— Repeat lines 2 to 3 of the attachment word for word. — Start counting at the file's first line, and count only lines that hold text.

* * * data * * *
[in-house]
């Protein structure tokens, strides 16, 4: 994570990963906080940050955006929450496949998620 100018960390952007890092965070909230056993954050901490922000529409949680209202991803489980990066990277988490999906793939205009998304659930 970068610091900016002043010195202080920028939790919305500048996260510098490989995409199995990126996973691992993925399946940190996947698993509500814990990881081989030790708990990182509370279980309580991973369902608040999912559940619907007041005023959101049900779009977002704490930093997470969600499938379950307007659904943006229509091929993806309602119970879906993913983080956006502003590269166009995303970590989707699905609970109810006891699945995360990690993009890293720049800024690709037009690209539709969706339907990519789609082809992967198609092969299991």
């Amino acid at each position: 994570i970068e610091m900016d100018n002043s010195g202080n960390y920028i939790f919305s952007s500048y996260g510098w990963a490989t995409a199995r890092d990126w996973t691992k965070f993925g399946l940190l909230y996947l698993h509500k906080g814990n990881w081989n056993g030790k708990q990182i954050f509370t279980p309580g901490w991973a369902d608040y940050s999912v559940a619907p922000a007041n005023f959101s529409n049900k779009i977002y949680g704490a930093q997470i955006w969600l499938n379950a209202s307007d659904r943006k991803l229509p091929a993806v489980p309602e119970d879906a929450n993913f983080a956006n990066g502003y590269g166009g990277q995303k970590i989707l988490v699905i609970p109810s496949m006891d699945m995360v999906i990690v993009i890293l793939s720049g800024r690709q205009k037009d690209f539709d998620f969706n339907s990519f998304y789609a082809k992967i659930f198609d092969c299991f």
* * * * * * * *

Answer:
């Protein structure tokens, strides 16, 4: 994570990963906080940050955006929450496949998620 100018960390952007890092965070909230056993954050901490922000529409949680209202991803489980990066990277988490999906793939205009998304659930 970068610091900016002043010195202080920028939790919305500048996260510098490989995409199995990126996973691992993925399946940190996947698993509500814990990881081989030790708990990182509370279980309580991973369902608040999912559940619907007041005023959101049900779009977002704490930093997470969600499938379950307007659904943006229509091929993806309602119970879906993913983080956006502003590269166009995303970590989707699905609970109810006891699945995360990690993009890293720049800024690709037009690209539709969706339907990519789609082809992967198609092969299991």
């Amino acid at each position: 994570i970068e610091m900016d100018n002043s010195g202080n960390y920028i939790f919305s952007s500048y996260g510098w990963a490989t995409a199995r890092d990126w996973t691992k965070f993925g399946l940190l909230y996947l698993h509500k906080g814990n990881w081989n056993g030790k708990q990182i954050f509370t279980p309580g901490w991973a369902d608040y940050s999912v559940a619907p922000a007041n005023f959101s529409n049900k779009i977002y949680g704490a930093q997470i955006w969600l499938n379950a209202s307007d659904r943006k991803l229509p091929a993806v489980p309602e119970d879906a929450n993913f983080a956006n990066g502003y590269g166009g990277q995303k970590i989707l988490v699905i609970p109810s496949m006891d699945m995360v999906i990690v993009i890293l793939s720049g800024r690709q205009k037009d690209f539709d998620f969706n339907s990519f998304y789609a082809k992967i659930f198609d092969c299991f």